1. Get on a good, general workout.
2. Begin! Start if you haven't, start again if you've stopped.
3. Know what you are training for (objective, goals).
4. Train consistently, regularly.
5. Train hard but wisely.
6. Know what to leave out of your training.
7. See nutrition as part of your training, not something apart (and vice versa).
8. Individualize your training.
9. Learn and apply what you know and learn.
10. Experiment and change.
1.  Get on a good, general workout.  There are plenty of good routines, basic or otherwise, which you can use to make progress.  Most of these are neither deep secrets nor are highly innovative, but are those which have produced good results for many drug-free trainers when applied with reasonable effort.  A routine doesn’t have to be perfect, ideal, or the ultimate routine to work.  It simply has to be good to be productive.
2. Begin!  Start if you haven’t, start again if you’ve stopped.  Reading, studying, thinking and planning about working out can be good, but sometimes, it’s just procrastination in disguise.  “After I straighten out my (fill in the blank with anything) in two (weeks, months, years), I’ll start working out (again).”  We’ve all gone through this; there are legitimate things in life that prevent working out, then there are excuses.  You have to be your own judge of this.  Sometimes, if you just begin (or return) to your workouts, other problems will take care of themselves and you’ll figure out what you need in training as you go along.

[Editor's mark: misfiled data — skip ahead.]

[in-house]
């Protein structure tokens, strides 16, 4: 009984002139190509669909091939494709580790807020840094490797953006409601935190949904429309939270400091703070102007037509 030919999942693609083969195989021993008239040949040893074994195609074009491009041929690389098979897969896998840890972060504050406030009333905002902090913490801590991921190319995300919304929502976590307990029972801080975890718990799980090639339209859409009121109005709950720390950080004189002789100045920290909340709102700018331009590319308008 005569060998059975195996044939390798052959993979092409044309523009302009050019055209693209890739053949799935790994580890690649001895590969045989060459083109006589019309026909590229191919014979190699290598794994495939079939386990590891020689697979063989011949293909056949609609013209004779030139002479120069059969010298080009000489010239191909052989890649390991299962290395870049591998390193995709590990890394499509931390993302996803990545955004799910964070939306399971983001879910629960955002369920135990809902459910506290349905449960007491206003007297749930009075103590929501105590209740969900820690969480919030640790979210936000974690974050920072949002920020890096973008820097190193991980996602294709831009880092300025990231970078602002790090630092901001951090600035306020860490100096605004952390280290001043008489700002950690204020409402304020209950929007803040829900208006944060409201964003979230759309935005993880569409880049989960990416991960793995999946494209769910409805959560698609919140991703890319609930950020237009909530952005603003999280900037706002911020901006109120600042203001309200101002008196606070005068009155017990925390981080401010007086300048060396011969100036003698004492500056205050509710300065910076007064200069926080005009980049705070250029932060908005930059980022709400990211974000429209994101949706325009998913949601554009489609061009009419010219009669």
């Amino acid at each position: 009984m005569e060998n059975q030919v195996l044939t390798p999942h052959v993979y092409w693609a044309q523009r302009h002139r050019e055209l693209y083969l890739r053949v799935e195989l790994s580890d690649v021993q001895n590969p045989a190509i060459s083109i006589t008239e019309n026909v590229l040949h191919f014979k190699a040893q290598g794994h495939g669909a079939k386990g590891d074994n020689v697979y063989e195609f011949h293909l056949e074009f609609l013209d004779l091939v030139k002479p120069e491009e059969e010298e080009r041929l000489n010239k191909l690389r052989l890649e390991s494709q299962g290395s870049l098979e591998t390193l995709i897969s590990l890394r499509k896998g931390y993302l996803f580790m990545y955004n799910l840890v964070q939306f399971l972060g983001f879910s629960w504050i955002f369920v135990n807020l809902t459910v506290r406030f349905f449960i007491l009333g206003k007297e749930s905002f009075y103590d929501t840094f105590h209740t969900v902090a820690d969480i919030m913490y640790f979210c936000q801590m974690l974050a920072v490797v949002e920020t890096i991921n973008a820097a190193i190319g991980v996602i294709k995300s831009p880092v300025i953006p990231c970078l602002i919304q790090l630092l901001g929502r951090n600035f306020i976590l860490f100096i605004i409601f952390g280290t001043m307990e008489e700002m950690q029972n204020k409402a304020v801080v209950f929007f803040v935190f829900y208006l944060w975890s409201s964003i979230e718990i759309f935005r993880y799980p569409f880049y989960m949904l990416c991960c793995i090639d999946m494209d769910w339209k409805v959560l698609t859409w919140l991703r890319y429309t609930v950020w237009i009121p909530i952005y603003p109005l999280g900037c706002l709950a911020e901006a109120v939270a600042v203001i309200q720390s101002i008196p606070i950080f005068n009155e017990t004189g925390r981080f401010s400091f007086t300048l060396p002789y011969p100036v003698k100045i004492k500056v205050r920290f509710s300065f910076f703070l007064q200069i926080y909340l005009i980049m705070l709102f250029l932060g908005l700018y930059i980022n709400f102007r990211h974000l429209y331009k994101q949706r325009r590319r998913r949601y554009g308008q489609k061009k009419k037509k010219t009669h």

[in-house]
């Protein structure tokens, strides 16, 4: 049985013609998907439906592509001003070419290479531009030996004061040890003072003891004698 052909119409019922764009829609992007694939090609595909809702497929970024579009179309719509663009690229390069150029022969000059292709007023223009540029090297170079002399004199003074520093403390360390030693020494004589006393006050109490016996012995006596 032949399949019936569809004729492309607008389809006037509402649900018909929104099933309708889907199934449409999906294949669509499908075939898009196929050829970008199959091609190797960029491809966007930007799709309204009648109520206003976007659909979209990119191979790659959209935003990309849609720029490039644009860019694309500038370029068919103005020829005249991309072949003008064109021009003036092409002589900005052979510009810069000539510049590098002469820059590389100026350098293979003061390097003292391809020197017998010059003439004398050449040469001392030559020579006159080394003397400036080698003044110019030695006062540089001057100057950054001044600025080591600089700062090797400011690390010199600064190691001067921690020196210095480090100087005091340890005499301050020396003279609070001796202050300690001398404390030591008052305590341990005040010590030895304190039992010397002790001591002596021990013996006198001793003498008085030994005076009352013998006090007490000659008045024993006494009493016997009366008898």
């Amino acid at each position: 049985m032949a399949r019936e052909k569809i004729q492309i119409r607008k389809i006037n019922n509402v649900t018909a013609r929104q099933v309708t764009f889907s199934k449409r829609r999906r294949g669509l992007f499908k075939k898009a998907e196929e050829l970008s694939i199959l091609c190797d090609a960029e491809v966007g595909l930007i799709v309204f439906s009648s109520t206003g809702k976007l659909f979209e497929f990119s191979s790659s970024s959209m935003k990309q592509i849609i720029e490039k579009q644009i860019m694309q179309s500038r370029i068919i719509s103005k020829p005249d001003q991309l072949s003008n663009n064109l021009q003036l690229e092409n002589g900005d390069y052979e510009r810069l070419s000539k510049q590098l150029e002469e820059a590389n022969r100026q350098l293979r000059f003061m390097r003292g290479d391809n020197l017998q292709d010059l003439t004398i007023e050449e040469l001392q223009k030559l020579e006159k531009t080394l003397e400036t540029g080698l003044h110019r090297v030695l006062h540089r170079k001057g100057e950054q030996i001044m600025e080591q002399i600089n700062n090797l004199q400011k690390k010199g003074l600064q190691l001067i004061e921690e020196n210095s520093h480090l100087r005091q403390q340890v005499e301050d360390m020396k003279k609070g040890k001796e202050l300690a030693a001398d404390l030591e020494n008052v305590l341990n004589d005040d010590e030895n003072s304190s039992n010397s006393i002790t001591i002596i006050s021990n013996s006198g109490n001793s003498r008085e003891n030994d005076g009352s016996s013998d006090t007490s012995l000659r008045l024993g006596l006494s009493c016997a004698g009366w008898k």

3. Know what you are training for (objectives, goals).  Most times, it’s better to have, at least eventually, some idea of why you’re hitting the gym for these workouts.  Goals, objectives, reasons–call them anything you like, but if, as an example, you know you want to gain ten pounds in six weeks, this energizes your training and gives you something to shoot for, keeps you focused, rather than the vague, “Gee, I guess I’ll work out today.”  Strong desires and motivations help immensely in bodybuilding, or training for any purpose, and are far superior to drifting.
4. Train consistently, regularly.  Many will say when they hear or read this, “I already know that.  Tell me something about training I don’t know.”  Yet often these people don’t train consistently enough or regularly enough, something which for all but the most gifted, is essential to progress. This consistent, regular approach to training sometimes requires several years to reach goals.  Doing this, not just knowing this, is what’s required.
5.  Train hard but wisely.  Use your intelligence when you train.  If you have nagging injuries or low energy, don’t take a super-hard workout. Back off, go lighter, do less, or rest completely. Don’t struggle with poundages which are beyond you to handle at your current strength level. Beware of following a professional’s workout, or training so hard that you can’t recover or, even worse, you injure yourself.  Common sense is essential for longevity and success in bodybuilding, so use your head and train with appropriate effort, not a killing effort, for what you are trying to do.